Deeside pupils join Shotton Steel Environment Officers for a day of discovery
Year 4 pupils from Golftyn Primary School in Connah’s Quay saw how a large industry can coexist with, and encourage nature to thrive right on its doorstep, when they recently visited Tata Steel’s Nature Reserve at Shotton Works.
Over 60 children and teachers joined two Environment Officers from the steel works, who demonstrated how The Nature Reserve, known as the Tern Lagoons, are a designated Site of Special Scientific Interest.
The lagoons are large breeding site for the Common Tern, which migrates to the area from as far away as Morocco. These lagoons only exist at Shotton Works because of the water used in the processes to cool steel strip after it comes out of the ovens.
The pupils from the two classes were given a guided tour around the lagoons, and had two presentations from local groups (the Merseyside Ringing Group, and Dee Wildfowlers and Wetlands Management Club) explaining how they interact with the Reserve.
Peter Coffey, from the Merseyside Ringing Group, explained how they use lightweight nets to gently catch birds and put special rings on their legs so they can be monitored over their lives, all over the world.
Hwfa Jones, from the Dee Wildfowlers, took the children through some of the history of local hunting, and with Ham the dog, safely demonstrated what they aim to do on the marsh.
Both groups are involved with maintaining and improving the Nature Reserve, along with Tata Steel employees.
Back in the class room based at Shotton Works, the pupils were given packs including information on food webs, the history of Shotton Site, and migration, and were shown videos of some of the other natural visitors to the area over the year.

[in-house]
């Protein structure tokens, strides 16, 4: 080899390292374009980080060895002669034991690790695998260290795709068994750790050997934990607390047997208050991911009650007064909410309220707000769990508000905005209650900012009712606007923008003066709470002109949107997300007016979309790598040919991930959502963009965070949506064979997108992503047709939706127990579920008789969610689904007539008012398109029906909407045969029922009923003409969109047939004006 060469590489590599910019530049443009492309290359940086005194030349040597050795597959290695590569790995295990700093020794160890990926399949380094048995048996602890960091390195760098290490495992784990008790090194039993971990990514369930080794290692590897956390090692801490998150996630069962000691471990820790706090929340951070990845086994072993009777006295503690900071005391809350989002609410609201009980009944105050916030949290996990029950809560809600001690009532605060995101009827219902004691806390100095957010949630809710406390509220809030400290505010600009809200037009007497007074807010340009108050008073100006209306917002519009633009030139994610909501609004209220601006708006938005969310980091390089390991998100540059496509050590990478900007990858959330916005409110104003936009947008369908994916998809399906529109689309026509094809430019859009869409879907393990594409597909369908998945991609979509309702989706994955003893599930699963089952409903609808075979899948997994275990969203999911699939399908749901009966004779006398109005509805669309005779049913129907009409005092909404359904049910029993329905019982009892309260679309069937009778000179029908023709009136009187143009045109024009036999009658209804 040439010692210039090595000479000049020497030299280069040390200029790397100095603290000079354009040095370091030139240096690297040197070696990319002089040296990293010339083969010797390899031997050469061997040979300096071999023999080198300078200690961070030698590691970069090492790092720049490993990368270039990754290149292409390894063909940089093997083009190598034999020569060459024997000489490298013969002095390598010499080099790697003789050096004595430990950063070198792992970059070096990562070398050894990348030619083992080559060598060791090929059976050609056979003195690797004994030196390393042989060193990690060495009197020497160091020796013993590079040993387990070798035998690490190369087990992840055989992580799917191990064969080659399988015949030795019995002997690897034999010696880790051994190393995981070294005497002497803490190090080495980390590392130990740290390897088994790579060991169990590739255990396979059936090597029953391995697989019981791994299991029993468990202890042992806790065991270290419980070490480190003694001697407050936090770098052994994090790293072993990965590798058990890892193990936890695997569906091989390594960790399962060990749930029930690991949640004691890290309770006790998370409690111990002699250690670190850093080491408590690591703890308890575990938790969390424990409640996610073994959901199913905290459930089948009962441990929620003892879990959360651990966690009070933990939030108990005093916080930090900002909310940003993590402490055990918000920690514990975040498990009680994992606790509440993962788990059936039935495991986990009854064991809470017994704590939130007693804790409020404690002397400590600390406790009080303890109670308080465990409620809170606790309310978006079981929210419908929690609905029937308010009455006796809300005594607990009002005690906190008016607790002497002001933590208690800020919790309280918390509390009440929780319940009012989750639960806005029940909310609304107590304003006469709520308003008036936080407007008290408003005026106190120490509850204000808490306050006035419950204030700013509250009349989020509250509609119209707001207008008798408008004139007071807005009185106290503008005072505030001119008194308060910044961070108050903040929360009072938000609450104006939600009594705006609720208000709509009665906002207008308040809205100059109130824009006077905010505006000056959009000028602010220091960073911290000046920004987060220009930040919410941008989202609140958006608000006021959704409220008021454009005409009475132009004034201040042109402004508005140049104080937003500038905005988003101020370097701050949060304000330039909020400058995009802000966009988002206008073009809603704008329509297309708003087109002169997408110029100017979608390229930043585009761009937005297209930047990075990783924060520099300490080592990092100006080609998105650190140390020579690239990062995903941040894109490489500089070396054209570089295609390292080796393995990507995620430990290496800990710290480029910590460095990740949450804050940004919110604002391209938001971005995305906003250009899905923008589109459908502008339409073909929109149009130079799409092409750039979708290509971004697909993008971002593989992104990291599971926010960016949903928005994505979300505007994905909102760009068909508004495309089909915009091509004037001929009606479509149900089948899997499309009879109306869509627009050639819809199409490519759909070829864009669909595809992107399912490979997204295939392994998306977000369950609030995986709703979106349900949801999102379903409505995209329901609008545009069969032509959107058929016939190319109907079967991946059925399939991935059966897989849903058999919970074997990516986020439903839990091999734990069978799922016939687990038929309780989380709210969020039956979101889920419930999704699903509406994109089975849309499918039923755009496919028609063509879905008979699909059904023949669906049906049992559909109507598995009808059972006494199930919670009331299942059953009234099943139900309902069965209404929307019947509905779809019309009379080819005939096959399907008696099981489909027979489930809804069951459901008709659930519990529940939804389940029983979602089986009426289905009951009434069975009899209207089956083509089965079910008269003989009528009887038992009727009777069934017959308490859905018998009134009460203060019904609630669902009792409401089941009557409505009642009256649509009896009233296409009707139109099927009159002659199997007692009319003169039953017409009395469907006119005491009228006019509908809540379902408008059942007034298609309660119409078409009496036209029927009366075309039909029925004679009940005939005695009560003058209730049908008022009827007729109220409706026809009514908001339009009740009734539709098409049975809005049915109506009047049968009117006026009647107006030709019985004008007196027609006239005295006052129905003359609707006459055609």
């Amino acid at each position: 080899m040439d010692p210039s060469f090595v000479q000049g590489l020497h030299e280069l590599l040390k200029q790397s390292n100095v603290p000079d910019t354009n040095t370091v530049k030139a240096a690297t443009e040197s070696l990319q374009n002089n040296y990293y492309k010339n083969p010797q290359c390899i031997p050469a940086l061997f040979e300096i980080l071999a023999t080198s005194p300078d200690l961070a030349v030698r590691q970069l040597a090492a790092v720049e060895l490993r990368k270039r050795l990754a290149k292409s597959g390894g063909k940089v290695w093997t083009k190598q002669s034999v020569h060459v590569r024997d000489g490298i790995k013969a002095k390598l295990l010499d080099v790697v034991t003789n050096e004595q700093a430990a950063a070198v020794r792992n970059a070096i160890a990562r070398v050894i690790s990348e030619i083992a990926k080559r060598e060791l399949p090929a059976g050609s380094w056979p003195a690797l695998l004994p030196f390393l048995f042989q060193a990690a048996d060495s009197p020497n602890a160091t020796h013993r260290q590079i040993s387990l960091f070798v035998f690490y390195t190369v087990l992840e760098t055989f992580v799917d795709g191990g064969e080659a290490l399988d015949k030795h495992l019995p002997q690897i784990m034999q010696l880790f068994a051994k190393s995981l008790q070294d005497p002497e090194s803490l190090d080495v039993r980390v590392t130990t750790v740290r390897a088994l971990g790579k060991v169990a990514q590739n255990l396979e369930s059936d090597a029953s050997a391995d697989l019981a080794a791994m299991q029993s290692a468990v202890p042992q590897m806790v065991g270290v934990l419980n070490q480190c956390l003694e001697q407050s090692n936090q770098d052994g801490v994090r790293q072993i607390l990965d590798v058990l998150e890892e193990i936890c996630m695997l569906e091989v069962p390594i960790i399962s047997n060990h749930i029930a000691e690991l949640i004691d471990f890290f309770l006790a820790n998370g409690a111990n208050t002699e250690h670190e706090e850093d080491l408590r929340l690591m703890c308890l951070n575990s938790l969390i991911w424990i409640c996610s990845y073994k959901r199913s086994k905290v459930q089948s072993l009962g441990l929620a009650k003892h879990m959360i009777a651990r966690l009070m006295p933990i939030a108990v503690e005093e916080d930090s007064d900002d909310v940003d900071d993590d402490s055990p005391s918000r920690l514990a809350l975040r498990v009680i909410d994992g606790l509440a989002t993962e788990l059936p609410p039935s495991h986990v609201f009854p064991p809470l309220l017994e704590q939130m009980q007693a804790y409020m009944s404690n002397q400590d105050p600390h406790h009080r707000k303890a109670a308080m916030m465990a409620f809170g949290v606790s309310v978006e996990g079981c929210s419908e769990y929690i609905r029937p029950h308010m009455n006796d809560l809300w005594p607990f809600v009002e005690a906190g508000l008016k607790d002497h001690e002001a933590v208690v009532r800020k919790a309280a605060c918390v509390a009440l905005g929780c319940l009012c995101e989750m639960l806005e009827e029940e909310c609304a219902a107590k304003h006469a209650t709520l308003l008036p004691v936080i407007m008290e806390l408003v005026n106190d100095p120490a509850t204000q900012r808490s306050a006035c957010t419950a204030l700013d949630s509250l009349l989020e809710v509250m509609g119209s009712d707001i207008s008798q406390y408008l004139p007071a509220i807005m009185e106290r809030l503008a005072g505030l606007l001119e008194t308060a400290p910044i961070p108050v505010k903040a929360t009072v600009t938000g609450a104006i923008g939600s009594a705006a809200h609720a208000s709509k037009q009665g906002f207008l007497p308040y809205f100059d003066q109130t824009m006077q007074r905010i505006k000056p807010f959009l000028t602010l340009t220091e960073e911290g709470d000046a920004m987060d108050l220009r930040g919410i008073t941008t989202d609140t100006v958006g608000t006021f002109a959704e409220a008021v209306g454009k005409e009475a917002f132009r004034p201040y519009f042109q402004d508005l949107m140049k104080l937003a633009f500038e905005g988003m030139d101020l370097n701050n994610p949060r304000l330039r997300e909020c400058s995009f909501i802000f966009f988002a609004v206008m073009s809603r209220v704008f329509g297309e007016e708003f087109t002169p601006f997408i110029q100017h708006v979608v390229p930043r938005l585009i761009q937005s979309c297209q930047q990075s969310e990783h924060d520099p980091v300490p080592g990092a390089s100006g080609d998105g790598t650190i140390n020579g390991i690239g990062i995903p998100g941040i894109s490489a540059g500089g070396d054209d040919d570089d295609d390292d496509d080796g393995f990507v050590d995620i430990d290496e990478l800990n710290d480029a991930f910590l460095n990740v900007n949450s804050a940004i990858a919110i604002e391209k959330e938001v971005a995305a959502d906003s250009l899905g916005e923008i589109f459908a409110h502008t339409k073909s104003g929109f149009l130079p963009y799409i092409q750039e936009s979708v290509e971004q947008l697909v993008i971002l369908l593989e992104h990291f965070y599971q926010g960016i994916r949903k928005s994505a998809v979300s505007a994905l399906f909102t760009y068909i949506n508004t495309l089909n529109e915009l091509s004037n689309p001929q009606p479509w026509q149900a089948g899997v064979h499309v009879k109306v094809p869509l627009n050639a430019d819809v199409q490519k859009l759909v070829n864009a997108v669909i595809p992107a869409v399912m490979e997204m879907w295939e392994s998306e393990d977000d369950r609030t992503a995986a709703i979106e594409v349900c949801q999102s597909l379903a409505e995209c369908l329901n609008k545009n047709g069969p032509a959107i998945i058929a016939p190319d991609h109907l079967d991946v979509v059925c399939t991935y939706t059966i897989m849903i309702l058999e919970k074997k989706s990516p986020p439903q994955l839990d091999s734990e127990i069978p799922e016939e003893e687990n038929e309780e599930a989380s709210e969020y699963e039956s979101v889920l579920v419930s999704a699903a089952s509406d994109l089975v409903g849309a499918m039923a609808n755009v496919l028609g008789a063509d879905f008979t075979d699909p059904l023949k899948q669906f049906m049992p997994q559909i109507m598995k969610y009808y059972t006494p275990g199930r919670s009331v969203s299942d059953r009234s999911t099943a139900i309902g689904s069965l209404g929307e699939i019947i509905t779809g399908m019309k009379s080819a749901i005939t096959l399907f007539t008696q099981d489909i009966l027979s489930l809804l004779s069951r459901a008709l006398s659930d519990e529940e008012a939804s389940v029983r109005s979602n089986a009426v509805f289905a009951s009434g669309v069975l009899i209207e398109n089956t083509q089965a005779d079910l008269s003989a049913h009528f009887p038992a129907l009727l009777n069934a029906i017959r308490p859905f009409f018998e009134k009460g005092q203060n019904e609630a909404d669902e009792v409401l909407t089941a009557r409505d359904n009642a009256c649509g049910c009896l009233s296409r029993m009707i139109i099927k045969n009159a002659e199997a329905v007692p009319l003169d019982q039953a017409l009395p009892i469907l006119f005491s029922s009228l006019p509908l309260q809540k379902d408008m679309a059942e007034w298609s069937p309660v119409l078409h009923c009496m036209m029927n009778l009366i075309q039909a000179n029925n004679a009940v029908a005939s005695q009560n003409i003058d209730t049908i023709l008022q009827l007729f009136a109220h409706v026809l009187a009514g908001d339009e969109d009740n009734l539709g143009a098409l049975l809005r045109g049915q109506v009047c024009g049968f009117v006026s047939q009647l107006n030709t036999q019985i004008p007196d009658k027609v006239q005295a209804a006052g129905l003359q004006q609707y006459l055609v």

Tata Steel’s Senior Environment Officer at Shotton Peter Shephard said:
“At Shotton, we take our responsibility to maintain the lagoons very seriously. It’s always a great pleasure to show groups of enthusiastic children this special aspect of the site, and the feedback we get from them is great – although Ham the dog is always a very popular star of the show!”
The range of topics covered are ideal for children from Year 2-6, and can be tailored to the topics being covered in school at the time.
The class room can accommodate 20-30 pupils and teachers.
School visits to the Reserve have happened almost every year for more than six years, with Golftyn Primary itself having their first class visit the Reserve in 2010.
They typically take place between May and July, although Autumn visits can also be arranged.
Visits to the Nature Reserve MUST be organised 1-2 months in advance; the area is not open to the public.
If you would be interested in visiting the Nature Reserve with your school, please contact Peter Shephard by emailing email@example.com’ Spotted something? Got a story? Send a Facebook Message | A direct message on Twitter | Email: News@Deeside.com